The Right and Austrian Business Cycle Theory

It used to be that left-of-center politicians were mostly drawn toward neo-Keynesian ideas about economic policy whereas right-of-center politicians were more likely to follow Milton Friedman’s monetarist school. But in the depths of the current recession, while Keynesian and monetarist approaches still tell you somewhat different things, both approaches counsel fairly substantial policy interventions. As of November and December of 2008, that was leading some to predict that we might have a fair amount of bipartisan consensus over economic recovery efforts.

Hasn’t happened. And not only have conservatives been sharply critical of Barack Obama’s American Recovery and Reinvestment Act, but conservatives have been increasingly critical of Ben Bernanke who, as best one can tell, is a rock-ribbed right-winger appointed to office by George W. Bush.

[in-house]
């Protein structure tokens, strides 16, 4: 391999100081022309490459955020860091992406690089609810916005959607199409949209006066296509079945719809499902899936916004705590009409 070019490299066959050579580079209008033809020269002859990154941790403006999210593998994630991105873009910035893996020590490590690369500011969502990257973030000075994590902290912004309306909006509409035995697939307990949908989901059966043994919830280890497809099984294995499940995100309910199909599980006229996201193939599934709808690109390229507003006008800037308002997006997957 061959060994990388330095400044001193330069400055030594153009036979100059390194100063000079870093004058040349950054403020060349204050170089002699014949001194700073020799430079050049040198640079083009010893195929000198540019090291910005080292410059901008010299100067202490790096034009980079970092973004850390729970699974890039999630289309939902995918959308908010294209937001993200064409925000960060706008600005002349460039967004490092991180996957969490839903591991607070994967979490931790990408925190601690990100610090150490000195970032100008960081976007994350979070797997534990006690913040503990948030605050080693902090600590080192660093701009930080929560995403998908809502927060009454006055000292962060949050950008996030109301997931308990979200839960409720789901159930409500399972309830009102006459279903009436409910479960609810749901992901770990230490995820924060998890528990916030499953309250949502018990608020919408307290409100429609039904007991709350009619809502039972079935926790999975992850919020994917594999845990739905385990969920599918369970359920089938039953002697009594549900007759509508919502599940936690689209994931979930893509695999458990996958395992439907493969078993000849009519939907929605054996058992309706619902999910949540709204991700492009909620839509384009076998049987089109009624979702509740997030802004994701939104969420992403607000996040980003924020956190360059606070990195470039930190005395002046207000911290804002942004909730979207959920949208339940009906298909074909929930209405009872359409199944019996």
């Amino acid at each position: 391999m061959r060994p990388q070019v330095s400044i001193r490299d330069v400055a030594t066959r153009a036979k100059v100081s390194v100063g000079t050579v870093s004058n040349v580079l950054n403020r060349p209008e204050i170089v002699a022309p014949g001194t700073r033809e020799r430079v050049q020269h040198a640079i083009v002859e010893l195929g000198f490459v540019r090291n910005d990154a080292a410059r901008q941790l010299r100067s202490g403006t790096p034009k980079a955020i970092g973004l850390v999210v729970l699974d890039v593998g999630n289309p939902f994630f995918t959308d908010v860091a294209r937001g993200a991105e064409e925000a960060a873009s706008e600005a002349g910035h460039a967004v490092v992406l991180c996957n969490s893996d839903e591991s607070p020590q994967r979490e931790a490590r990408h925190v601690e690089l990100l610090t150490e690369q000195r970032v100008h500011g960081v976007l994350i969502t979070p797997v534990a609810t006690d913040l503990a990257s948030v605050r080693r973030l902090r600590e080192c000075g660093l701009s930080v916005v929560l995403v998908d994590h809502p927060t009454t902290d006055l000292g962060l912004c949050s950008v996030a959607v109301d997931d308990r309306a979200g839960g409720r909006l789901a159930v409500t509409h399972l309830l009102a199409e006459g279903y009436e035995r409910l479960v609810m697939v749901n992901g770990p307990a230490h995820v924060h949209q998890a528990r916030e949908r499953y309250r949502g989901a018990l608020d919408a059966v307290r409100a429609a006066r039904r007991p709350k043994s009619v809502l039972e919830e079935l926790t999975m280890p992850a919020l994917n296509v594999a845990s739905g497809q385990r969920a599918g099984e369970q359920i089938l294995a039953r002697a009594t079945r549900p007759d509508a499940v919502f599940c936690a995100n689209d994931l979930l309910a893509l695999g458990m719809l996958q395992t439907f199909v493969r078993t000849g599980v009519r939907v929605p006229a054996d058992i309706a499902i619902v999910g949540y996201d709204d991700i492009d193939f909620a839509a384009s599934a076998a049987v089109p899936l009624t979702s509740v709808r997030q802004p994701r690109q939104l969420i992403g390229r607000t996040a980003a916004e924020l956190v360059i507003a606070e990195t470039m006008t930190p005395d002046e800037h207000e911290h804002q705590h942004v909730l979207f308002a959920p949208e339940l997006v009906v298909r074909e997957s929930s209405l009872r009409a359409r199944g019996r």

Hand-in-hand with this trend is, as Dave Weigel reports, Ron Paul’s success in evangelizing among congressional Republicans for the economic thought of Thomas Woods, a figure who conservative congressmen weren’t prone to listen to when he was arguing against Bush’s wartime policies. Now, however, Woods is pushing a fringe economic doctrine that tells the right what it wants to hear so he’s gaining popularity. The doctrine in question is so-called “Austrian” business cycle theory, memorably lampooned by Tyler Cowen. You can see other brief criticism from a libertarian point of view from Bryan Caplan or read Paul Krugman’s 1998 takedown.

But perhaps the pest thing to read is this recent item from John Quiggin which lays out the ways in which Austrian Business Cycle theory was, at the time, a major advance but one that’s long since been superseded.